Experts: antibiotics should be available only on prescription
Antibiotics should be available only on prescription. Meanwhile, in many countries, including Poland, their sale is not controlled - alarmed experts at a press conference in Warsaw.
The meeting was organized on the occasion of the European Antibiotic Awareness Day on 18 November. This year, it is dedicated to self-treatment, which is one of the main reasons for the increasing antibiotic resistance of many bacterial infections.
"Unless action is taken, we risk the return to the pre-antibiotic era, which means that it will be impossible to perform important medical procedures, such as orthopaedic surgery, organ transplants, chemotherapy in patients with cancer, and other medical procedures" - warns the World Health Organization ( WHO) and the U.S. Centers for Disease Control (CDC) in Atlanta.
Prof. Waleria Hryniewicz of the National Medicines Institute in Warsaw stressed that antibiotics should be available only on prescription, while Poland is one of the few countries that allowed to use furagin without prescription. "I fear that the consequences will be severe" - said the expert.
In other countries, situation is even worse. According to Dr. Marta M. Wróblewska from the Medical Microbiology Department, Medical University of Warsaw, antibiotics are available without prescription in countries such as Ukraine, Georgia and India. Aside from f Europe and the United States, in various countries 20 percent to as much as 100 percent antibiotics are sold without prescription.
"This procedure of selling these drugs promotes their abuse" - emphasised Dr. Wróblewska . The more that antibiotics are becoming less expensive, because alternatives (generics) are now available. This, in turn, means that more bacterial infections are resistant to treatment. Examples are multi-resistant coliforms, which can be fatal in 30-50 percent infected patients.
Patients abuse even those antibiotics that are available only on prescription; they take the drugs remaining from their previous treatment. Also, they stop taking them too soon, right after symptoms have subsided, but before the micro-organism that caused the infection has been removed.
"This self-treatment is unacceptable" - warned Prof. Hryniewicz. Antibiotics should be used only as doctor ordered, but 5-10 percent patients take them without consultation. In addition, patients do not take these medications as they should, that is, in the right dose, at a specified time and for a prescribed period of time. And if you do not, concentration of the drug in the body is too low, some bacteria survive and acquire immunity.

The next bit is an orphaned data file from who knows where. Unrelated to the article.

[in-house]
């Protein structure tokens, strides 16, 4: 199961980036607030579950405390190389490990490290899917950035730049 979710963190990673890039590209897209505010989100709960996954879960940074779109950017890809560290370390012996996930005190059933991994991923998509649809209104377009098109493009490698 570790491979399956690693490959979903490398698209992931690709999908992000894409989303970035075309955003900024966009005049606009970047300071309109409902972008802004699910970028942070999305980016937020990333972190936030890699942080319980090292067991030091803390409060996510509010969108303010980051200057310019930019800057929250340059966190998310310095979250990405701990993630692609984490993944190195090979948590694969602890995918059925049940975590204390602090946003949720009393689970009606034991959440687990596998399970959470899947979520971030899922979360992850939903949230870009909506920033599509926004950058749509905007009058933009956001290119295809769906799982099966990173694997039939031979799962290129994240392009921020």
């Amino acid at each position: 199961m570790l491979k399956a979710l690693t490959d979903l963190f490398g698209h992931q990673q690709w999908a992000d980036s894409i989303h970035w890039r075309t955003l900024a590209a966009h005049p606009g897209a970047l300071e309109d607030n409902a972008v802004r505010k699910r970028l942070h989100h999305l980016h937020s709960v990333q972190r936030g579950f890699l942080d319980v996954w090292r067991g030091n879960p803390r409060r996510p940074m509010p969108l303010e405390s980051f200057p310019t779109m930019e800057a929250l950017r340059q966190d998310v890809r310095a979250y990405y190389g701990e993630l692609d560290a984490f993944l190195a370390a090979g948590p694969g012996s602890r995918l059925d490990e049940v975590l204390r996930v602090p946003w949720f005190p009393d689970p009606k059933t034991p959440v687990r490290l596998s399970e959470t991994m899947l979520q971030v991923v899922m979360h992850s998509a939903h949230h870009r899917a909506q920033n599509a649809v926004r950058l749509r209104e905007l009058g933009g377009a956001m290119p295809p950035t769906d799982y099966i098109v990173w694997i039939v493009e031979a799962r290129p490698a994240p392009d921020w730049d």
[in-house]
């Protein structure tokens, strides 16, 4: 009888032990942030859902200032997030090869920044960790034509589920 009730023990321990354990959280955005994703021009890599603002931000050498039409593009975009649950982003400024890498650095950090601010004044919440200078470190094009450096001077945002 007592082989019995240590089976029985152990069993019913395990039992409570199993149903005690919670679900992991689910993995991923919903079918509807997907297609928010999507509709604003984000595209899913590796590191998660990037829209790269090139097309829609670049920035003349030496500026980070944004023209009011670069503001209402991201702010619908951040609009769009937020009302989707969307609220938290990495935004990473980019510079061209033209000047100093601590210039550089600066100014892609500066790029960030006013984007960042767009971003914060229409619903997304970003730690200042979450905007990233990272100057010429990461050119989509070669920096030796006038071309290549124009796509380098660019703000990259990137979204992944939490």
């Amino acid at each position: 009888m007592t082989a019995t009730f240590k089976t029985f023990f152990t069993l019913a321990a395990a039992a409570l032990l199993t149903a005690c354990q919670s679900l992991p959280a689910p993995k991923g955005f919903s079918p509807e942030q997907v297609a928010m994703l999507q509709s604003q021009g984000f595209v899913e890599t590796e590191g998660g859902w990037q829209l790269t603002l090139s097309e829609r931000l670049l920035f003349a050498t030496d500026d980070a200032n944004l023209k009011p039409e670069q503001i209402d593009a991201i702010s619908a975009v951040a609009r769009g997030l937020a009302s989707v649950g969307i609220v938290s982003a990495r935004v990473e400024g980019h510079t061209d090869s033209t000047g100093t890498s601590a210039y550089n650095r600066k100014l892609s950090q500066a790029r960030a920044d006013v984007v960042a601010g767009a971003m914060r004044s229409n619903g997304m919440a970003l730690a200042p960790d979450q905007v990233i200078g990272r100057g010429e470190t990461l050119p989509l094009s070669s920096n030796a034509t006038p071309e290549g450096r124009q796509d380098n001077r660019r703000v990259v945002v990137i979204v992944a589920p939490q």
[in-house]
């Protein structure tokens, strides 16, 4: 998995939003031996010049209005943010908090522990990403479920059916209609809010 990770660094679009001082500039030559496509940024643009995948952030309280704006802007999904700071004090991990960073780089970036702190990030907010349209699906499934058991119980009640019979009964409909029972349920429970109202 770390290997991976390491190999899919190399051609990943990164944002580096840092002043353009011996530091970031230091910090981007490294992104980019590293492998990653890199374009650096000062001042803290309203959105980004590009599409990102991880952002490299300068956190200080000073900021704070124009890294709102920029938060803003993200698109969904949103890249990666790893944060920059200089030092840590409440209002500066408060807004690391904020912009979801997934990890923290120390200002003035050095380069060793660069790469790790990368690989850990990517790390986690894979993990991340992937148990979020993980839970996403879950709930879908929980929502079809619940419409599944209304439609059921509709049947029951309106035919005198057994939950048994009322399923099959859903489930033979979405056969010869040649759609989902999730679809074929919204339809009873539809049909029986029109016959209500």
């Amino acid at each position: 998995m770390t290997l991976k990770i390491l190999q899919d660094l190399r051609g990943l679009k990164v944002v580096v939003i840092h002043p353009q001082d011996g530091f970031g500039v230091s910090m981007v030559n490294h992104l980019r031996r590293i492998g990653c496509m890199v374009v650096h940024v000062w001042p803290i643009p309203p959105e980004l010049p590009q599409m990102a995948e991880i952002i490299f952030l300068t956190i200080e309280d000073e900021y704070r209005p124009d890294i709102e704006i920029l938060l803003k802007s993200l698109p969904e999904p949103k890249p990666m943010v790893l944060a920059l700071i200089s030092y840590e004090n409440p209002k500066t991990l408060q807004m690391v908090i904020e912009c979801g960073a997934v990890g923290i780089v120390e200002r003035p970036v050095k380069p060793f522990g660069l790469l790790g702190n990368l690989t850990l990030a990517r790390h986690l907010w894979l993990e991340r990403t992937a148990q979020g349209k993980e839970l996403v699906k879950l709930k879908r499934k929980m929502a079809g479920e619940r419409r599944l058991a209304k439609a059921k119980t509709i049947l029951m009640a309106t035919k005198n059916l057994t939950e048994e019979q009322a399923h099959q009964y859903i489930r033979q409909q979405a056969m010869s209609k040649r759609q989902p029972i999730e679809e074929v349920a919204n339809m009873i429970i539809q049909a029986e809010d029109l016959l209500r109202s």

The experts admitted that also to blame are doctors who too often are pressured patients, who demand an effective antibiotic. As a result, these are often prescribed unnecessarily for viral infections, on which they do not work, for example, colds and flu, and sore throat. Only in 15 percent adults with upper respiratory tract infections there are indications for use of antibiotics, yet 70 percent patients receives them.
Acting chief sanitary inspector Marek Posobkiewicz stressed that if the patient has no symptoms of a bacterial infection, then giving him an antibiotic is a mistake. He added that their abuse in livestock (for increased muscle mass) also contributes to the bacterial resistance to these drugs. Then are transferred to people with meat food or in direct contact with the animals.
As a result, there are more and more so-called superbugs resistant to many antibiotics. These include micro-organisms such as methicillin-resistant Staphylococcus aureus (abbreviation MRSA), vancomycin-resistant enterococci (VRE) and Gram-negative bacteria. They cause serious wound, heart valve and blood infections.
In the European Union, 25 thousand patients die every year due to infections caused by bacteria resistant to many antibiotics, and in the United States - 23 thousand. Soon, many strains of bacteria may be resistant to most available antibiotics - alert specialists.
Zbigniew Wojtasiński (PAP)
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